Republicans on the House Appropriations Committee released a spending bill on Wednesday that would increase the IRS budget, including new funds to help implement the GOP tax law.
The IRS funding increase is included in the committee's fiscal 2019 financial services and general government appropriations bill, on which the panel is scheduled to vote on Thursday.
Republicans in recent years have been critical of the IRS, particularly following revelations in 2013 that the agency had subjected conservative groups' applications for tax-exempt status to extra scrutiny. In the early part of the decade, the IRS saw its budget slashed.
But GOP lawmakers have been more open to giving the IRS a funding boost following passage of the tax law, their signature legislative accomplishment since President TrumpDonald TrumpUN meeting with US, France canceled over scheduling issue Trump sues NYT, Mary Trump over story on tax history McConnell, Shelby offer government funding bill without debt ceiling MORE took office. The fiscal 2018 omnibus spending bill Congress passed in March increased the IRS's overall funding level by about $196 million and provided $320 million for tax-law implementation.
The new appropriations bill would give the IRS $11.6 billion. That's a $186 million increase from the enacted level for this year, according to a summary released by Republicans on the appropriations committee.
Of the $11.6 billion, $77 million would be dedicated to implementing the new tax law, matching the amount that the IRS requested for this purpose.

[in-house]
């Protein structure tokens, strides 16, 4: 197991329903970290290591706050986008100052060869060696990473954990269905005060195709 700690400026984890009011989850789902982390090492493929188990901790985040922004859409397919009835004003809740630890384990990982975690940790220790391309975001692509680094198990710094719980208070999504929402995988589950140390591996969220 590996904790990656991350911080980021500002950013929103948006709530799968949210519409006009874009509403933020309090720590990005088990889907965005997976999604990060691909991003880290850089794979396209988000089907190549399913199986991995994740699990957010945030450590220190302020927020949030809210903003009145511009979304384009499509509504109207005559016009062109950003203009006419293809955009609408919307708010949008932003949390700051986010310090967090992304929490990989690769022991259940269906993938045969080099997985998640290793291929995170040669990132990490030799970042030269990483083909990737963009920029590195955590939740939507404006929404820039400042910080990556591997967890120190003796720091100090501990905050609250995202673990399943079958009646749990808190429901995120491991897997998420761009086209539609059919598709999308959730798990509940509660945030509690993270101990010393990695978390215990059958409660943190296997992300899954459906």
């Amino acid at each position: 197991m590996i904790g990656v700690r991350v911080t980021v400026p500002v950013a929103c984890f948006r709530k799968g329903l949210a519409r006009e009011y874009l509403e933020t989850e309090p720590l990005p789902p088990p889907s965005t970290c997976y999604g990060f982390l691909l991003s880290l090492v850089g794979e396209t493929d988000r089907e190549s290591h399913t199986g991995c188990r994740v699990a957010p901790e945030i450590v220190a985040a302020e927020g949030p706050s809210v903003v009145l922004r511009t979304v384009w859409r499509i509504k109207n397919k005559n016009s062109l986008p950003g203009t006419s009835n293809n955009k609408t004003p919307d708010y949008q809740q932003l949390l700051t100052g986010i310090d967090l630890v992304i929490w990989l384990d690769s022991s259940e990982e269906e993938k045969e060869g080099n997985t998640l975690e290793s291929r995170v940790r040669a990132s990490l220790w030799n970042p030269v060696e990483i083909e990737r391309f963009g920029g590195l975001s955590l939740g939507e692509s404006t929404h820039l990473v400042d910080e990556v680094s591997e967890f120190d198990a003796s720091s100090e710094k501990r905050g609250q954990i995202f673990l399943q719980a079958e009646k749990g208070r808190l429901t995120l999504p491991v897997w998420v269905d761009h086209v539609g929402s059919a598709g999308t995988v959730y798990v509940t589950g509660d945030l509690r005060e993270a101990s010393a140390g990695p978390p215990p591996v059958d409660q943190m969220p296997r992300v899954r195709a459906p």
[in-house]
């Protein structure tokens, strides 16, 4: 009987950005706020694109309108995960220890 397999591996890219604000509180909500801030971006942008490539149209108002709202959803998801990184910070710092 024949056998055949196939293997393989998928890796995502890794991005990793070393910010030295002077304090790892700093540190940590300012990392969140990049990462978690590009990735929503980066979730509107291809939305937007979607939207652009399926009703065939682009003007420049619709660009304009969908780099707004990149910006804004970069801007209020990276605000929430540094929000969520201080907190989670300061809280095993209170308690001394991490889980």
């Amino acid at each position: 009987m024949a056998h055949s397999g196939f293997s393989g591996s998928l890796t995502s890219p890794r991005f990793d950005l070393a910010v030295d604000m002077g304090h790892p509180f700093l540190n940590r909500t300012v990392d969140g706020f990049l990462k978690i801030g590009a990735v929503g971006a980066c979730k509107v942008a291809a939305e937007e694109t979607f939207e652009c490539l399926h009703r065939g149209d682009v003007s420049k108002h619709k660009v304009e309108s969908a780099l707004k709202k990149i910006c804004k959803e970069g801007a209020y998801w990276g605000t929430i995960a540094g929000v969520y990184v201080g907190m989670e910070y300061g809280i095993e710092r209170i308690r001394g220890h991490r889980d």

The bill also includes a provision that would generally bar the IRS from using funds to deny tax-exempt status to churches that participate in political campaigns.
President Trump and many congressional Republicans want to repeal the so-called Johnson Amendment, a statute that prevents churches and other nonprofits from endorsing or opposing political candidates. They argue that the current statute violates the First Amendment.
But Democrats and a number of nonprofits and religious groups want the Johnson Amendment to be preserved, arguing that repealing it would lead to an increase in "dark money" in politics.
The House Appropriations Committee also included a provision barring funds for enforcement of the Johnson Amendment in a bill it released last year. However, that provision didn't end up in the final spending bill Congress approved.